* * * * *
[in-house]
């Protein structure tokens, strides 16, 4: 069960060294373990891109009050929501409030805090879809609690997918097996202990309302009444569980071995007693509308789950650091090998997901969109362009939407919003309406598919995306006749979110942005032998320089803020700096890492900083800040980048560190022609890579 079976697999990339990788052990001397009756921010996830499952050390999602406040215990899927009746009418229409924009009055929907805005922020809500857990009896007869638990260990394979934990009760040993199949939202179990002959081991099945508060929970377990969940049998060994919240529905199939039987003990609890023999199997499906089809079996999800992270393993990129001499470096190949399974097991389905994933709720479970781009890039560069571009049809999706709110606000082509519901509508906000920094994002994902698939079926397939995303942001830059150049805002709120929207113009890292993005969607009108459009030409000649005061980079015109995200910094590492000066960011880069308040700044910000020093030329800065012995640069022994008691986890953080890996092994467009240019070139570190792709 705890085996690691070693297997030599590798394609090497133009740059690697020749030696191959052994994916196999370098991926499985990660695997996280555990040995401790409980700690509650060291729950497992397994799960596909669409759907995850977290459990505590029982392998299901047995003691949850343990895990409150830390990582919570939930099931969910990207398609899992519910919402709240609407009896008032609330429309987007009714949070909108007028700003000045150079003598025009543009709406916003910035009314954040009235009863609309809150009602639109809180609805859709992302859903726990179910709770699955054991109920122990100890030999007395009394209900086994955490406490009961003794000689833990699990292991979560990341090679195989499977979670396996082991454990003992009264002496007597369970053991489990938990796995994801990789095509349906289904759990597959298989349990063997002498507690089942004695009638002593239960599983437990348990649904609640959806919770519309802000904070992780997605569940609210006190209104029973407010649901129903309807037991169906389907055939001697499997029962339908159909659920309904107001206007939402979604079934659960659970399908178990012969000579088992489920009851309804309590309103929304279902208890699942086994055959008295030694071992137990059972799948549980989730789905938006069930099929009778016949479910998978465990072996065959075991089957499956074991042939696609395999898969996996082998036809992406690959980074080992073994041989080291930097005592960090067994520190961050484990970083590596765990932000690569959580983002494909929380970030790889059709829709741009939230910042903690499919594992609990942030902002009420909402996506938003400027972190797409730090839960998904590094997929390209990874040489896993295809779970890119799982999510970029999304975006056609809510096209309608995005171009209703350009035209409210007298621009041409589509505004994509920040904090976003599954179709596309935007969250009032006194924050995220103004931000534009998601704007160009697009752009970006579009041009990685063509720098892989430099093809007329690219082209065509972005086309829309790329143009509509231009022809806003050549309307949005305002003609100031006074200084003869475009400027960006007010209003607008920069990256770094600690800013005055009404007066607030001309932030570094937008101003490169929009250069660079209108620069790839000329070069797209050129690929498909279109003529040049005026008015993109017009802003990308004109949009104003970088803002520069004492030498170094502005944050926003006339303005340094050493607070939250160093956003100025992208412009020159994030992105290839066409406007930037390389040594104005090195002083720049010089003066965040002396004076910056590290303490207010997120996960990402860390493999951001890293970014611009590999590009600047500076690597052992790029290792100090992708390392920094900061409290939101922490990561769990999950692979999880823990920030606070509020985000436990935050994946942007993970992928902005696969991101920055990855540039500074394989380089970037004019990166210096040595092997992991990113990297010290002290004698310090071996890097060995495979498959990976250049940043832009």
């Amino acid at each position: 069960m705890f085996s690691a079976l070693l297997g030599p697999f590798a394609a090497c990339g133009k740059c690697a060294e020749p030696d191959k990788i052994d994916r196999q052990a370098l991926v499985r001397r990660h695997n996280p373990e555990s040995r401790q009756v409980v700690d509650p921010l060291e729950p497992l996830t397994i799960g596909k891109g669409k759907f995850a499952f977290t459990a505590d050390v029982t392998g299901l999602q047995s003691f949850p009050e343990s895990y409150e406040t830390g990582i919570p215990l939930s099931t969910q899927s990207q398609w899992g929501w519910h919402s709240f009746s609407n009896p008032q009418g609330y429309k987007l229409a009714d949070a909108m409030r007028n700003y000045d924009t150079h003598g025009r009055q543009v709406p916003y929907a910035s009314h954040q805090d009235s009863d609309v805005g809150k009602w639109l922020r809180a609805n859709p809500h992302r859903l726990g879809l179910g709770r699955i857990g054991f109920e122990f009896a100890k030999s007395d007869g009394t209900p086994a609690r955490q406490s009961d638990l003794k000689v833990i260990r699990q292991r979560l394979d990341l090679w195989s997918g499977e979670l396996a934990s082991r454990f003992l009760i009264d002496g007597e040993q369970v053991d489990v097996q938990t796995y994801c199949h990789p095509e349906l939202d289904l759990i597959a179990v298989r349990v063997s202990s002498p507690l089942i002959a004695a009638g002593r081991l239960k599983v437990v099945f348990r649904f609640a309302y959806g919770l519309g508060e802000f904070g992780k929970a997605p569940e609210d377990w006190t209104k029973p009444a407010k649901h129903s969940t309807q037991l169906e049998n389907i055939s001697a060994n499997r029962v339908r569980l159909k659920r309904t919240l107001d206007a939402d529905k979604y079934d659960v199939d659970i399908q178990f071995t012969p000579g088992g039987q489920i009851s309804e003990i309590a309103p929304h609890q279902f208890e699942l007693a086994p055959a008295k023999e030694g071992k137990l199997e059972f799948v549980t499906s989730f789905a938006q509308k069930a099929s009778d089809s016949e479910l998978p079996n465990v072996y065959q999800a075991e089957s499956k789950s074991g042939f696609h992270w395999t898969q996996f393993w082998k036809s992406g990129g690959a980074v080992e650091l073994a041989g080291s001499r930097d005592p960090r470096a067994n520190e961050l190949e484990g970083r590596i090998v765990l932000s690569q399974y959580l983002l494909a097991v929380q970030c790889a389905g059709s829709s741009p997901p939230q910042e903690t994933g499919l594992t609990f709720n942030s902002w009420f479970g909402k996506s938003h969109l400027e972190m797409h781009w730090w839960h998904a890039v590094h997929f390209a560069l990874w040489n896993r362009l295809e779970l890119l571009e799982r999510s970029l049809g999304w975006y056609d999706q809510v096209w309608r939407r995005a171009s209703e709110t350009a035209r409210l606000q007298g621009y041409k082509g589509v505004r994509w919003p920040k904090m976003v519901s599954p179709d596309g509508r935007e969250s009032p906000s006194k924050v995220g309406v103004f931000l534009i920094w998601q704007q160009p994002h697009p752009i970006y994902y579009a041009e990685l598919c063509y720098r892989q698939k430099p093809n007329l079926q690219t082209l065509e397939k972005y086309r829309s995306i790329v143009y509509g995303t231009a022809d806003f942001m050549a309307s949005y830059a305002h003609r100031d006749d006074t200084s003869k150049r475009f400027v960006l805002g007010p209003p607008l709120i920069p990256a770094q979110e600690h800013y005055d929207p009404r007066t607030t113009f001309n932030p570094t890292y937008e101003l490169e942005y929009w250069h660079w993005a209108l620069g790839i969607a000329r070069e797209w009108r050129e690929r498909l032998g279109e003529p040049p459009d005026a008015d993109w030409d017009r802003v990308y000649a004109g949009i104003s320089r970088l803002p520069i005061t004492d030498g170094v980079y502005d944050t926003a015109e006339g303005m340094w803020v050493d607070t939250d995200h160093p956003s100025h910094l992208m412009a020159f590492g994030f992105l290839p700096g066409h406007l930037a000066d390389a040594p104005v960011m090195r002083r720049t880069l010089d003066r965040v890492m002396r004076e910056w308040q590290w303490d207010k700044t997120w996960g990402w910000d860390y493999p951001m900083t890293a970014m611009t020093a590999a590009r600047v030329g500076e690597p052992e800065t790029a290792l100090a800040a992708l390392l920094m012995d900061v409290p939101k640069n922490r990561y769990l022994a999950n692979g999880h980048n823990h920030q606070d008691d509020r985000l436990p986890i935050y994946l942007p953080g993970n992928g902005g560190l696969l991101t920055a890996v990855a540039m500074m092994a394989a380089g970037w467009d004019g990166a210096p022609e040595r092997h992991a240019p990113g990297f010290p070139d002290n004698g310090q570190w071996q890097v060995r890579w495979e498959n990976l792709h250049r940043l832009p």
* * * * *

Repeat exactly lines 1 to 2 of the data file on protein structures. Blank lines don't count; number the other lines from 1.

[in-house]
């Protein structure tokens, strides 16, 4: 069960060294373990891109009050929501409030805090879809609690997918097996202990309302009444569980071995007693509308789950650091090998997901969109362009939407919003309406598919995306006749979110942005032998320089803020700096890492900083800040980048560190022609890579 079976697999990339990788052990001397009756921010996830499952050390999602406040215990899927009746009418229409924009009055929907805005922020809500857990009896007869638990260990394979934990009760040993199949939202179990002959081991099945508060929970377990969940049998060994919240529905199939039987003990609890023999199997499906089809079996999800992270393993990129001499470096190949399974097991389905994933709720479970781009890039560069571009049809999706709110606000082509519901509508906000920094994002994902698939079926397939995303942001830059150049805002709120929207113009890292993005969607009108459009030409000649005061980079015109995200910094590492000066960011880069308040700044910000020093030329800065012995640069022994008691986890953080890996092994467009240019070139570190792709 705890085996690691070693297997030599590798394609090497133009740059690697020749030696191959052994994916196999370098991926499985990660695997996280555990040995401790409980700690509650060291729950497992397994799960596909669409759907995850977290459990505590029982392998299901047995003691949850343990895990409150830390990582919570939930099931969910990207398609899992519910919402709240609407009896008032609330429309987007009714949070909108007028700003000045150079003598025009543009709406916003910035009314954040009235009863609309809150009602639109809180609805859709992302859903726990179910709770699955054991109920122990100890030999007395009394209900086994955490406490009961003794000689833990699990292991979560990341090679195989499977979670396996082991454990003992009264002496007597369970053991489990938990796995994801990789095509349906289904759990597959298989349990063997002498507690089942004695009638002593239960599983437990348990649904609640959806919770519309802000904070992780997605569940609210006190209104029973407010649901129903309807037991169906389907055939001697499997029962339908159909659920309904107001206007939402979604079934659960659970399908178990012969000579088992489920009851309804309590309103929304279902208890699942086994055959008295030694071992137990059972799948549980989730789905938006069930099929009778016949479910998978465990072996065959075991089957499956074991042939696609395999898969996996082998036809992406690959980074080992073994041989080291930097005592960090067994520190961050484990970083590596765990932000690569959580983002494909929380970030790889059709829709741009939230910042903690499919594992609990942030902002009420909402996506938003400027972190797409730090839960998904590094997929390209990874040489896993295809779970890119799982999510970029999304975006056609809510096209309608995005171009209703350009035209409210007298621009041409589509505004994509920040904090976003599954179709596309935007969250009032006194924050995220103004931000534009998601704007160009697009752009970006579009041009990685063509720098892989430099093809007329690219082209065509972005086309829309790329143009509509231009022809806003050549309307949005305002003609100031006074200084003869475009400027960006007010209003607008920069990256770094600690800013005055009404007066607030001309932030570094937008101003490169929009250069660079209108620069790839000329070069797209050129690929498909279109003529040049005026008015993109017009802003990308004109949009104003970088803002520069004492030498170094502005944050926003006339303005340094050493607070939250160093956003100025992208412009020159994030992105290839066409406007930037390389040594104005090195002083720049010089003066965040002396004076910056590290303490207010997120996960990402860390493999951001890293970014611009590999590009600047500076690597052992790029290792100090992708390392920094900061409290939101922490990561769990999950692979999880823990920030606070509020985000436990935050994946942007993970992928902005696969991101920055990855540039500074394989380089970037004019990166210096040595092997992991990113990297010290002290004698310090071996890097060995495979498959990976250049940043832009």